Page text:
Medication reduces your symptoms and permits new learning, as it lowers anxiety enough for you to take risks and implement healthier coping strategies. Selective Serotonin Reuptake Inhibitors (SSRIs) are usually psychiatrists’ first choice for treatment of anxiety, even though they are typically used as anti-depressants. This is because they are non-addictive and thus safer than traditional anti-anxiety medications (benzodiazepines).
For optimal functioning, the mood stabilizing nerve chemical, serotonin, maintains a certain level within our nervous system and brain. Too much or too little causes brain dysfunction. In states of depression and anxiety, serotonin levels are often low. The SSRIs permit serotonin to circulate at higher levels in the nervous system and brain, which alleviates anxiety and depression and stabilizes mood.
The typical SSRIs used to treat anxiety are Lexapro and Paxil. The benzodiazepines include the well-known drugs Valium (diazepam), Xanax (alprazolam), Klonopin (clonazepam), and Ativan (lorazepam). They are no longer considered a first-line of treatment because, although they reduce anxiety quickly, they are addictive. Non-psychiatrists often treat anxiety with this class of drugs, but they are not trained to distinguish between the various psychiatric disorders. I would think very carefully before you begin treatment with this class of medication. It’s the type of medication that requires you to take more of it to alleviate your symptoms.
Thus, developing an addiction is a risk with the benzodiazepines. Buspar is another anti-anxiety medication that is neither an SSRI or benzodiazepine. However, like the SSRIs, it leaves more of the nerve chemical serotonin circulating in the body to alleviate anxious symptoms. But, unlike the SSRIs, buspar has little to no affect on sexual desire.
Anxiety is physiological. But, it can be lessened or worsened by the ways that you cope with it. Thus, psychotherapy for anxiety disorders is needed, especially the psychotherapies that emphasize symptom management, like cognitive-behavioral therapy, mindfulness, and the stress-management therapies. Importantly, these therapies teach you ways to calm your brain and body, counter the irrational ideas that lead to excessive fear and worry, and learn better coping behaviors. If you’ve lived with anxiety for long, you have most likely reduced your world to control some of your anxiety. A trained mental health professional can help you to replace unhealthy, restricting behaviors, with behaviors that open you to new experiences and learning.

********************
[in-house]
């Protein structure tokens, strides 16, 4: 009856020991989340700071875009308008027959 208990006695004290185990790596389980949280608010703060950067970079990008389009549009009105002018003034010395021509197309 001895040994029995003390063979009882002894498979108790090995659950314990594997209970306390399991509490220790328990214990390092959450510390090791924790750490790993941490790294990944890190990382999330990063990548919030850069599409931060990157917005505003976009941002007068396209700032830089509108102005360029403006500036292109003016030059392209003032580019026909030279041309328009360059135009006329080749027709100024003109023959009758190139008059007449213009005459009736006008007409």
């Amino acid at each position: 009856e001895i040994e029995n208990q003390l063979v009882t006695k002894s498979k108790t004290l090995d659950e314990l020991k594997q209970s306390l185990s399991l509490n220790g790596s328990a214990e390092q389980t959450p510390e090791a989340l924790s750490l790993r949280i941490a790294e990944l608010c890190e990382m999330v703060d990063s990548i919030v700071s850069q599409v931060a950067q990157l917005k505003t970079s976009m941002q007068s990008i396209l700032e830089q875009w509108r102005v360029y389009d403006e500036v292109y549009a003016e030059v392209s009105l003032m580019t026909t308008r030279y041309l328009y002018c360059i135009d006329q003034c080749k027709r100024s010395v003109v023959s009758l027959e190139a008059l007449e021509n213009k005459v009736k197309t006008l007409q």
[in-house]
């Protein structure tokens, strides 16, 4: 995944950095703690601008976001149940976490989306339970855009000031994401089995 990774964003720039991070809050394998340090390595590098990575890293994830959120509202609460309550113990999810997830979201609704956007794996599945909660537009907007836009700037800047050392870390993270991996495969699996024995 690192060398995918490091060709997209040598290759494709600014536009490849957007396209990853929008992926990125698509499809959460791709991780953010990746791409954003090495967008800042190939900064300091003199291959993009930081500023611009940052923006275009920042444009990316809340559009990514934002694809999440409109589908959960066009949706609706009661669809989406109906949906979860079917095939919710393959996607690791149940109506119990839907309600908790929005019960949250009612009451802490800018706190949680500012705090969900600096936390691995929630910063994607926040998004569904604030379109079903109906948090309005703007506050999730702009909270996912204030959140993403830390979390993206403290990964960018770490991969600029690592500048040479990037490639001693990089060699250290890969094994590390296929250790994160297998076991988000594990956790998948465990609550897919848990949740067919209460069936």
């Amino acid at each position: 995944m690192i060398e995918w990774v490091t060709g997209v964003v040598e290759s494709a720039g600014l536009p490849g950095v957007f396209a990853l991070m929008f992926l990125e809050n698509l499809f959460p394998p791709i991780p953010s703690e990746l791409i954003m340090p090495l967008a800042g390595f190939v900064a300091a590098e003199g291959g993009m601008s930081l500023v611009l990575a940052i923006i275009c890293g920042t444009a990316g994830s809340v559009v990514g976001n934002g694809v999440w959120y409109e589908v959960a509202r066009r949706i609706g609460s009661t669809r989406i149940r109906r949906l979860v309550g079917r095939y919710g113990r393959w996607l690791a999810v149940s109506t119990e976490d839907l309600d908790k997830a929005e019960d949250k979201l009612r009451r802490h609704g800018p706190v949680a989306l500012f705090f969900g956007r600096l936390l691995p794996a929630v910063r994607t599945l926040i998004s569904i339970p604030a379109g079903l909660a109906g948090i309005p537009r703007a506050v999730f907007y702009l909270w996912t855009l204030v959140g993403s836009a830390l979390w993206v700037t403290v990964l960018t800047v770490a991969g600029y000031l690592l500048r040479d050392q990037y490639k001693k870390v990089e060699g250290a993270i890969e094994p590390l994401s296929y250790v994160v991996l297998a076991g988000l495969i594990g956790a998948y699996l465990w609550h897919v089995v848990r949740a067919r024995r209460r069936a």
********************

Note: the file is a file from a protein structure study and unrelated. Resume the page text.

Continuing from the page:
Self-Care (Diet and Exercise)
Drink and food choice can trigger anxiety symptoms. Eating nutrient-deficient foods, not getting enough carbohydrates, protein, or fat in your diet, or not eating enough can fluctuate blood sugar levels that trigger anxiety.
In particular, however, the omega-3 fatty acids have been shown to be quite helpful in treating depression. More recently, researchers have studied the relationship between the omega-3 fatty acids and anxiety symptoms in substance abusers, as anxiety is a major cause of relapse from drug abstinence. They found that when these patients were given a high dose of omega-3 fatty acids (greater than 2 grams per day), there was a statistically significant reduction in anxiety compared to those receiving a placebo supplement.